First of all, when we see that this baptism is about repentance, about confessing one’s sins, what is Jesus implicitly saying by being baptized?  He’s saying that He stands with sinners, isn’t He?  If He is standing under that baptism of repentance, He is standing with all of those sinners who also stand under that baptism.  That’s first, He’s standing with sinners.  He’s numbered with sinners like we just sang in the hymn.  Second, and in conjunction with standing with sinners, this baptism fulfills all righteousness because for Jesus baptism means death.  Jesus asks the disciples in Mark, “Are you able to drink the cup that I drink, or to be baptized with the baptism with which I am baptized?”  And He says this knowing that this baptism is His death, as He says, “For even the Son of Man came not to be served but to serve, and to give his life as a ransom for many.”

Baptism means death for Jesus, because He knows that it means that as He is numbered with sinners in that baptism, then He will have to bear the curse of that sin, that wage of that sin.  As Jesus is numbered with sinners in baptism, it means that He will have to carry that sin in His body to the cross, and there He will have to suffer for it, bleeding and dying as that sin requires.  In that death Jesus will fulfill all righteousness.

Yes, as we look at the world and see death as something that happens at a certain age, as we see it as something which is a natural part of life to be approached with dignity and welcomed, as we are shocked at the death of a 27-year-old, or a stillborn baby, Jesus didn’t see this as shocking at all.  He saw it for exactly what it was: the heart-breaking curse of our sin.  And as He was buried in those waters of the Jordan, He took that sin and made it His own.  He took every one of your sins washed from you in baptism and placed them on Himself in those waters to carry them for you.  To bear the death that they deserved for you.  Yes, for Jesus baptism means death.

Of course, something else extraordinary happened in that baptism.  As Jesus came out of those waters, “behold, the heavens were opened to him, and he saw the Spirit of God descending like a dove and coming to rest on him; and behold, a voice from heaven said, “This is my beloved Son, with whom I am well pleased.”  Just as baptism meant death for Jesus, it also showed forth life.

Just as Jesus rose out of those waters, so also, He rose from the grave, and He showed that sin was forgiven.  All the more, as He rose out of those waters, He saw the Spirit given to Him.  The same Spirit that He would give to His Church after His resurrection.  That same Spirit that is given to His people in Baptism.  After Jesus was raised, Peter preached on Pentecost and told the people to be baptized and in that baptism to receive the Holy Spirit.  Just as Jesus received that Spirit in His baptism, so He gave Him to you in yours.  You see, for Jesus baptism means death, but for you Baptism means life.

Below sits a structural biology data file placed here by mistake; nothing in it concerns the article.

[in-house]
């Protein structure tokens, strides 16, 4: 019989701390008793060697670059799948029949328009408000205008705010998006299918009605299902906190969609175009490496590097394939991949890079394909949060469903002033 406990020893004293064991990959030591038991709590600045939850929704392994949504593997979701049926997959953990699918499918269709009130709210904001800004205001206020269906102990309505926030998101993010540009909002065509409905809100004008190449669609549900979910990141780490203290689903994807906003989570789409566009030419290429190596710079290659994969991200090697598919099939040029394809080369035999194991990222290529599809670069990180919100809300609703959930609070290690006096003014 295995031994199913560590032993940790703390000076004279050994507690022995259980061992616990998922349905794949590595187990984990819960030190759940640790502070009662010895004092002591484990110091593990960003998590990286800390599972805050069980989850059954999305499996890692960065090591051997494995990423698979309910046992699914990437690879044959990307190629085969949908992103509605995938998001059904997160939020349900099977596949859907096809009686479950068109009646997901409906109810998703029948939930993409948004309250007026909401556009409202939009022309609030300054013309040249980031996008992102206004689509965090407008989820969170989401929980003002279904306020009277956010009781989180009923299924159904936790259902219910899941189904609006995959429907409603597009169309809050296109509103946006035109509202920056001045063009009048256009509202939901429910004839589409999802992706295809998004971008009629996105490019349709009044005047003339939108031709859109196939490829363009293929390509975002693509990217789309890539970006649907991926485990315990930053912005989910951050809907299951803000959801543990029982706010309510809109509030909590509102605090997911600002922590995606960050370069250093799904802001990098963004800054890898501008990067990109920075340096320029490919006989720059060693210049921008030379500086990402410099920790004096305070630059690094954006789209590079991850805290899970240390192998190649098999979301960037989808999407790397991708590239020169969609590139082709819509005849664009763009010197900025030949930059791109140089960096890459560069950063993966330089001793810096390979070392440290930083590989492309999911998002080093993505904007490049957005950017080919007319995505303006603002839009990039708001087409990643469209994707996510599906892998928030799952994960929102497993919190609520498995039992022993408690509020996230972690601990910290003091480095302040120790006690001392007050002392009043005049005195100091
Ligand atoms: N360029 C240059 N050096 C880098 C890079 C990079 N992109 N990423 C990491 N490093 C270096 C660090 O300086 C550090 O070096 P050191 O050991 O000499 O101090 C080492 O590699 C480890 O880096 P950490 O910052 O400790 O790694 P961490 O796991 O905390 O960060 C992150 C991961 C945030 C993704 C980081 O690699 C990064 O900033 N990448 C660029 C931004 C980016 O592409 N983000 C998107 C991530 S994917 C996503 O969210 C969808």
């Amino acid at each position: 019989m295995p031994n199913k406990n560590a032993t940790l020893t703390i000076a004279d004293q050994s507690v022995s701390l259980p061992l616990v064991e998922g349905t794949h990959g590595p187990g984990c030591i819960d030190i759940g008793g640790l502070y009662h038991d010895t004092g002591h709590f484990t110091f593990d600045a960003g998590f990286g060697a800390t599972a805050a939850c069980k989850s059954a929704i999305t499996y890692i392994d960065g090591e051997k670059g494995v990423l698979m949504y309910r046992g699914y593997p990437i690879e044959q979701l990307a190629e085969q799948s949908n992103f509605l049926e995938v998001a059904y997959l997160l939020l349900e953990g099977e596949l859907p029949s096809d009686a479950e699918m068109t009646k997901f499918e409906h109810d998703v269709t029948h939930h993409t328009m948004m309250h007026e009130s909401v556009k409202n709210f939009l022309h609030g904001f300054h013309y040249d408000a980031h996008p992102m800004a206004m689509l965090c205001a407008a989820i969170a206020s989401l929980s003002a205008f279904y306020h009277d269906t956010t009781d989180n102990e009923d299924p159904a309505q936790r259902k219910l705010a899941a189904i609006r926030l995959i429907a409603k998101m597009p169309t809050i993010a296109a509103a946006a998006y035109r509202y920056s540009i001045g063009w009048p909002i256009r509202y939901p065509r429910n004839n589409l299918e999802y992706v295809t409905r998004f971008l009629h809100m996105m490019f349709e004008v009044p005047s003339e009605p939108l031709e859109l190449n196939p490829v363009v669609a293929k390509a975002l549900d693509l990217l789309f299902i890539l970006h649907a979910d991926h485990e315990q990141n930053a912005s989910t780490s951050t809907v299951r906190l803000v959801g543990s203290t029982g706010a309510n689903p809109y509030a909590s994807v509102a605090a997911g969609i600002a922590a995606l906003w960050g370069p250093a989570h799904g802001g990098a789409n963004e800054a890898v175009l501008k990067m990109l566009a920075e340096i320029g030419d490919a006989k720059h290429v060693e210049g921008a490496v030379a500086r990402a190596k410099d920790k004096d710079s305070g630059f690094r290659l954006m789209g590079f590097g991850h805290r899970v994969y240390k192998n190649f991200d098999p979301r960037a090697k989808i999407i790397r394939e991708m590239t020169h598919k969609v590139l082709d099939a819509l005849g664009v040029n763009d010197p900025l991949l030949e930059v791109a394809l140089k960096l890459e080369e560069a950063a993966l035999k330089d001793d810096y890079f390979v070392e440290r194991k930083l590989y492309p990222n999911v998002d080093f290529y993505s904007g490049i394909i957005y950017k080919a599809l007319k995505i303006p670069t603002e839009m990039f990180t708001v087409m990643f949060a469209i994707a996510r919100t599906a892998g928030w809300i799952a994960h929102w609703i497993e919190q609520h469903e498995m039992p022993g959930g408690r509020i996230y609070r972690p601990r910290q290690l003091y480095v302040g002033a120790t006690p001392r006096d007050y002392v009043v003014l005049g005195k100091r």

Luther said it this way, “To put it most simply, the power, effect, benefit, fruit, and purpose of Baptism is to save. No one is baptized in order to become a prince, but as the words say, to ‘be saved.’  To be saved, we know, is nothing else than to be delivered from sin, death and the devil and to enter into the kingdom of Christ and live with him forever.”  For Jesus baptism meant death, but for you by His resurrection, Baptism means salvation.  It means that you are taken from the realm of sin, out of the reign of death, out of the dominion of the devil, and you are made the Lord’s.

To tie this to the story of the Zen Hospice, it means that as you face death you don’t have an identity that you have to discover in yourself to find your essence.  No, it means that you have an identity: you are the Lord’s.  The Lord’s Spirit has been given to you.  Now you don’t revel in death, you don’t revel in sin, in drunkenness, or lust, or greed or debauchery.  You don’t revel in power or glory in hate.  No, your identity is as a Christian.  This isn’t always easy, in fact it never is: that sinful nature is a strong swimmer – but this baptism signifies that Christ has won the victory for you.  As Luther says, it signifies, “that the Old Adam in us should by daily contrition and repentance be drowned and die with all sins and evil desires, that a new man should daily emerge and arise to live before God in righteousness and purity forever.

This is your identity.  In fact, to close I’d like to illustrate that identity with an analogy from the Toy Story movies.  Now we have a number of people here who likely know that movie well.  It’s about toys who belong to a boy named Andy, and who come to life when no one is around.  In fact, these toys are loyal to Andy, Andy after all has put his name on them, under their foot.  In Toy Story 2, though, one of the toys Woody, is taken from Andy to be sold to a museum at great value.  At a point, Woody even comes to like the idea after he is painted over to look nice, even having Andy’s name covered.  Well, the other toys come to rescue Woody, reminding him that he doesn’t belong in a museum, as happy as that might make him.  No Woody belongs to Andy, and is there to be Andy’s.  At first Woody refuses to go back, but then he looks under his foot, scrapes the paint off, and realizes that is His identity.  He belongs to Andy.  Christians this is you, you belong to God by virtue of your baptism.  For you baptism means life.

For Jesus baptism meant death, but for you it means life.  It means life in the midst of this world of death.  It means identity freed from sin in this world of sin.  It means death to your sinful nature and life to your new Adam in Christ.  And as we see this world which doesn’t know how to handle death, that is exactly what we all need.  Amen.

Rev. Matthew Zickler